Marilyn Monroe allegedly placed a phone call hours before her death that threatened President John F. Kennedy’s chances at getting reelected, a new episode of “The Killing of Marilyn Monroe” podcast claims.
Episode 8 details Monroe’s apparent plot to hurt the reputations of Kennedy and his Attorney General brother, Bobby Kennedy. According to experts, the Some Like It Hot actress was upset with the political brothers ending their affairs with her to maintain their public images. She allegedly called President Kennedy’s brother-in-law and her friend, Peter Lawford, to send a particular message.
“She was planning to hold a conference the next Monday and reveal what the Kennedys had done to her,” biographer Lois Banner claimed.
Biographer Danforth Prince then alleged that Monroe’s message was fueled with fury. She planned to harm the brothers by possibly exposing their affairs with her in a very public way.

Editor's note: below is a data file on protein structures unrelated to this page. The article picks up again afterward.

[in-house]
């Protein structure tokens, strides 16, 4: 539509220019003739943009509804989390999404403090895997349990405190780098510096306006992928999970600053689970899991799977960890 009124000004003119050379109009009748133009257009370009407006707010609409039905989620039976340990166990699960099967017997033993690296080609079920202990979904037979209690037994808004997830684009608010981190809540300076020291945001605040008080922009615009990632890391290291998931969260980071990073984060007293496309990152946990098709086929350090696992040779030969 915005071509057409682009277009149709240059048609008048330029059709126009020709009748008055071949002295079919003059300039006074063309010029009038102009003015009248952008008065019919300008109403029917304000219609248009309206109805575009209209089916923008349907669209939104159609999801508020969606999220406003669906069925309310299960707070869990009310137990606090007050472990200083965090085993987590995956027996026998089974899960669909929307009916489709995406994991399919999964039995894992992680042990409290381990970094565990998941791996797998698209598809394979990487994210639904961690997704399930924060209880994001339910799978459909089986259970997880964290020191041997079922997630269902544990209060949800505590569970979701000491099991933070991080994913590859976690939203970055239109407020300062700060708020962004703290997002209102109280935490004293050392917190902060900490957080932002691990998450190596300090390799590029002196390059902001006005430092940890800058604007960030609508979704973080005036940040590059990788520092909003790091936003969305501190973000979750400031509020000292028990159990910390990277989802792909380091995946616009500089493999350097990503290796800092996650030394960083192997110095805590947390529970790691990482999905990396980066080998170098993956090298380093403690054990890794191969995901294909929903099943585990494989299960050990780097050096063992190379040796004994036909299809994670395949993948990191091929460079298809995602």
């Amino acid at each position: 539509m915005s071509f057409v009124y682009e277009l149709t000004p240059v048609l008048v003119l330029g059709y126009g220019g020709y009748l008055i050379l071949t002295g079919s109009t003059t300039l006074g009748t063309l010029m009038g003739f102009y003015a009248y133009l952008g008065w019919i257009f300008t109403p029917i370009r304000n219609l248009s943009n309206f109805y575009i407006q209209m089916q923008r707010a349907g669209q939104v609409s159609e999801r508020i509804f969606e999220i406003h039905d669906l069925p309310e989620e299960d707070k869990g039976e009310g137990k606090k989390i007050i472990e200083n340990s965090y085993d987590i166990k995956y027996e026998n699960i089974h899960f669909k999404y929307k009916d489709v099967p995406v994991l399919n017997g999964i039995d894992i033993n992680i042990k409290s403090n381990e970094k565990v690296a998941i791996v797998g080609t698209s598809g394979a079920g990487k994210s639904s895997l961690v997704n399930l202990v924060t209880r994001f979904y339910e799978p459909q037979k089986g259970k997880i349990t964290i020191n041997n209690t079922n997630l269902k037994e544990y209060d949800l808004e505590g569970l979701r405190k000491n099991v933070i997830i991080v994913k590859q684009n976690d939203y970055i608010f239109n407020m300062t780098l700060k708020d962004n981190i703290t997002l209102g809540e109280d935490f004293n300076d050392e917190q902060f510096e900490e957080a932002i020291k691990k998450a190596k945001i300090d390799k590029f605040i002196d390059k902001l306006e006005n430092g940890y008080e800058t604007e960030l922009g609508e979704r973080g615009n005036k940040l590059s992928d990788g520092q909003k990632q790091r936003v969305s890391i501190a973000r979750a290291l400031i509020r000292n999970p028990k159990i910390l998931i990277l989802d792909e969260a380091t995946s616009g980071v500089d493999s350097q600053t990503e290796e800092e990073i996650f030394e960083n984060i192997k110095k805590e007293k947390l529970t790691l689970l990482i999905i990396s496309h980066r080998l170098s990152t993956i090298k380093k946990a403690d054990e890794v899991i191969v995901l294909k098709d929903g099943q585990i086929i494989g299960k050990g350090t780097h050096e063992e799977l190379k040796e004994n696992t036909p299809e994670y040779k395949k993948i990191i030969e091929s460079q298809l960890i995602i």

“You tell him that if he doesn’t fly down to see me and talk things over, he’ll hear from me at my press conference Monday morning,” Prince claimed Monroe told Lawford. “It’ll make headlines around the world, although not of the kind that would help Jack’s bid for reelection.”
Monroe apparently told Lawford that if Bobby did not come to her home to meet with her in person on August 4, 1962, by 6 p.m., that both men should “tune in” to her planned announcement days later.
“You might also call Jack at the White House,” Monroe allegedly threatened, according to Prince. “I know he has a busy schedule, but he’ll have time to watch me. I plan to look dazzling!”
The final year of Monroe’s life featured incredible lows for the Hollywood icon. In addition to allegedly being drugged and sexually assaulted one week prior to her death, the podcast previously claimed she was placed in a mental health facility against her will.
In episode 8, Hollywood historian Bill Birnes explained that Lawford was the man the Kennedys allegedly asked to control Monroe. “They say to Peter Lawford, ‘Look, you’ve gotta watch her. She’s outta control. She’s gonna blab state secrets,’” Birnes claimed.
Monroe’s death on August 5, 1962, remains controversial. Though her death was ruled a “possible suicide” by the Los Angeles Medical Examiner at the time, others believe she was murdered.
“The Killing of Marilyn Monroe” is available wherever podcasts are streaming.
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